D is for Diver: Student dives into competition

Bowling Green junior Jim Ritter has been diving since before high school. Ritter, “A dive only takes two seconds, but it feels like two minutes,” said Ritter about what it feels like to spin, flip and fly through the air.

Stephani Stacy

When Jim Ritter started fooling around on the diving board at a country club as a sixth-grader, he never thought it would lead to a spot on WKU’s competitive diving team.

Bowling Green junior Ritter is majoring in International Business but spends his free time practicing diving at the Preston Health and Activities Center.

Ritter came to WKU on an in-state scholarship and joined the diving team his freshman year, eventually earning an athletic scholarship.

Ritter and the rest of his team compete in diving meets a few times a month. He said while he loves to compete, he does deal with anxiety.

“You’re ready for it,” Ritter said. “This is what you do – you enjoy diving – otherwise, why would I do something I don’t love to do? But at the same time, you have to be aggressive.”

Ritter said one of the most important factors of diving performance is how he feels right before competing. He said the more relaxed the mood is, the better he performs.

“The atmosphere (of a meet) is amazingly important,” Ritter said. “It’s kind of ridiculous how just talking to people and just enjoying the meet affects your performance.”

Ritter said dives are judged on: form, position, how close the diver is to the board, if the legs are bent, how clean the entry is and the size of the splash. He said the time spent actually executing the dive seems much longer than it is in reality.

“It’s an incredibly mental sport,” Ritter said, recalling the time when he flubbed a dive last year at the Sun Belt Conference. “I was doing really well in three meter, and then I crashed a dive, and it still haunts me today.”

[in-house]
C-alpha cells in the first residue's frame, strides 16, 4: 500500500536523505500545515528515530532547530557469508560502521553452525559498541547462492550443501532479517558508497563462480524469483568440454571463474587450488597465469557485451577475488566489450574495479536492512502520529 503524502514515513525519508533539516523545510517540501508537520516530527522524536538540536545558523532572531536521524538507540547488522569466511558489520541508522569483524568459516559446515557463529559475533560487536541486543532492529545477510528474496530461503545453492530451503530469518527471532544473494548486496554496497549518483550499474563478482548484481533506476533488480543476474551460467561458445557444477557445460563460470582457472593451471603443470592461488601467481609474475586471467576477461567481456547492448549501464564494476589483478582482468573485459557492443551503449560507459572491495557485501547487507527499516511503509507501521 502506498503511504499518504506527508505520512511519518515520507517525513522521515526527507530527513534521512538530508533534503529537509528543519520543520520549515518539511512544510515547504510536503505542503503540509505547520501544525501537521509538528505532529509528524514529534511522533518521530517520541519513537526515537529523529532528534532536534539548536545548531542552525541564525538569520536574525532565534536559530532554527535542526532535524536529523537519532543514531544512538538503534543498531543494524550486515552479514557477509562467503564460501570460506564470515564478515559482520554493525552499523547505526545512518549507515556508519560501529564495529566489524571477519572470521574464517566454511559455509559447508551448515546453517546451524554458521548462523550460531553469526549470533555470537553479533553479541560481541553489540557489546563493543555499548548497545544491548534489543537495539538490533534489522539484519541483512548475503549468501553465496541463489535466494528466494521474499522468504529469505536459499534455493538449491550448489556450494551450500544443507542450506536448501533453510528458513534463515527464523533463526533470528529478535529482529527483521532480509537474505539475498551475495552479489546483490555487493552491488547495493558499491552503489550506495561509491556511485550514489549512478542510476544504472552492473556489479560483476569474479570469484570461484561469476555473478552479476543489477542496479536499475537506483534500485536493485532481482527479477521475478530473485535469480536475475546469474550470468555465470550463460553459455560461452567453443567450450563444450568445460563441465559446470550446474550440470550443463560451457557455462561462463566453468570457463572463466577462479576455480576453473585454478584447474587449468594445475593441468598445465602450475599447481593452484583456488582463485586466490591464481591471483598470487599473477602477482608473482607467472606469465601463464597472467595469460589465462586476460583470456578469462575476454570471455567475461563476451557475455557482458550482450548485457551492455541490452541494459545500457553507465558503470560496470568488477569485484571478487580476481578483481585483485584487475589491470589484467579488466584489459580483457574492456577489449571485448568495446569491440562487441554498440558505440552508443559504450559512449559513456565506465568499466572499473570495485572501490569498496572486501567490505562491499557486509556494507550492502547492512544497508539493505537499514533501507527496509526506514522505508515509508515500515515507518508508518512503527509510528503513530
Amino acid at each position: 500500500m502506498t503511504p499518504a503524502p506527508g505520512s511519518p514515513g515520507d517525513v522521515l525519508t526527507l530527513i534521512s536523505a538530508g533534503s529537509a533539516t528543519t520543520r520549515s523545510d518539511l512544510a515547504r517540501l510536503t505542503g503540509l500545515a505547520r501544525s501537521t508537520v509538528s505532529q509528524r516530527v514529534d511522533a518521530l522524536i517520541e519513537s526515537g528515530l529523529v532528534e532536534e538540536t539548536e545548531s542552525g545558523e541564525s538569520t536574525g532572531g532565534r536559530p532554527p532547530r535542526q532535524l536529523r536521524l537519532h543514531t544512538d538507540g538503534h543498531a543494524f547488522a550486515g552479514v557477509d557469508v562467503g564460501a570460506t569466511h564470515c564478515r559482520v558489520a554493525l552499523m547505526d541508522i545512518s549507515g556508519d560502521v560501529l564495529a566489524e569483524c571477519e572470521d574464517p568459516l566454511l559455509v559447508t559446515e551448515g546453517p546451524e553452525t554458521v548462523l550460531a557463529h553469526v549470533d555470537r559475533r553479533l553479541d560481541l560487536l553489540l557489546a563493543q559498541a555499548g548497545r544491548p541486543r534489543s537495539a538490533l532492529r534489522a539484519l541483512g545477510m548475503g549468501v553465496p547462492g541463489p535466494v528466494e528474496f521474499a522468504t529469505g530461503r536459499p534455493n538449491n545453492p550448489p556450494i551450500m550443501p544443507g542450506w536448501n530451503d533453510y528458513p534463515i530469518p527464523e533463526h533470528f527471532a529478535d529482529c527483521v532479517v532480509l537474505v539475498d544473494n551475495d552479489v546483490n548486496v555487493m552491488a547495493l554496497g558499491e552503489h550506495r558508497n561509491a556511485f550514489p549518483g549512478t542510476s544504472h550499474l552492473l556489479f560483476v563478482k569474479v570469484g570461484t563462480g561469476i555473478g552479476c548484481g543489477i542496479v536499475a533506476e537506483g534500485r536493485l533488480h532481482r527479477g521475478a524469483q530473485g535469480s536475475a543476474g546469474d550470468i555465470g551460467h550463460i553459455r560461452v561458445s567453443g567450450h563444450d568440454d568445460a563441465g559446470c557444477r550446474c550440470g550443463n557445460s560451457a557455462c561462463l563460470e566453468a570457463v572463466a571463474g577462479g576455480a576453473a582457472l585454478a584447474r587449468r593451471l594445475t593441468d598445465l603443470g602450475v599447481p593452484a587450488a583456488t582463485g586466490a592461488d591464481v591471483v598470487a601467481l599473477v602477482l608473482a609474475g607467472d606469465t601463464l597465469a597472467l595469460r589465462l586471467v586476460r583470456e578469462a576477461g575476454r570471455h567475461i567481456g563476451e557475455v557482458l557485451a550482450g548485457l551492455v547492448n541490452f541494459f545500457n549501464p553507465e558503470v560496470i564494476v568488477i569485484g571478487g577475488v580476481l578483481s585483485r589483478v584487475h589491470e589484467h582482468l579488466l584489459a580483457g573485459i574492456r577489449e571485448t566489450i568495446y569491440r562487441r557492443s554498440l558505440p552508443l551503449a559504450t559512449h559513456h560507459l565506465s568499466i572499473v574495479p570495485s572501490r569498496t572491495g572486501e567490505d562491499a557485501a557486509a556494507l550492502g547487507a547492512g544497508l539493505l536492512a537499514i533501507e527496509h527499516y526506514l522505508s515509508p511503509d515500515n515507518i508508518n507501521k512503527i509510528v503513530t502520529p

Ritter’s teammate, junior Vinnie Rominger, said he admires Ritter’s way of handling setbacks.

“Jim has the ability to really bounce back from a big blow,” Rominger said.

Ritter said he uses visualization strategy to perform the best dive he can.

“I usually try and just visualize the dive once, because your mind plays tricks with you. Sometimes I visualize myself messing up, which gets in my head. So I try to do it once, and make it a perfect dive, then I don’t have to think about it anymore.”

Coach Bob Benson said Ritter’s greatest strength is his work ethic. He said he has known Ritter for eight years and been his coach since 2008.

“He is super committed and will do whatever it takes to reach his goals,” Benson said.

Ritter said there’s not much after college for divers unless they train for something major like the Olympics.

After he graduates, he said he wants to travel and learn other languages, having already been to several different countries, including Australia, Germany and Mexico. For now, he concentrates on finishing his junior year and improving his diving.

“Knowing that not many people do what we do and being able to do it in a competition and place second or third … it’s a really good feeling,” he said.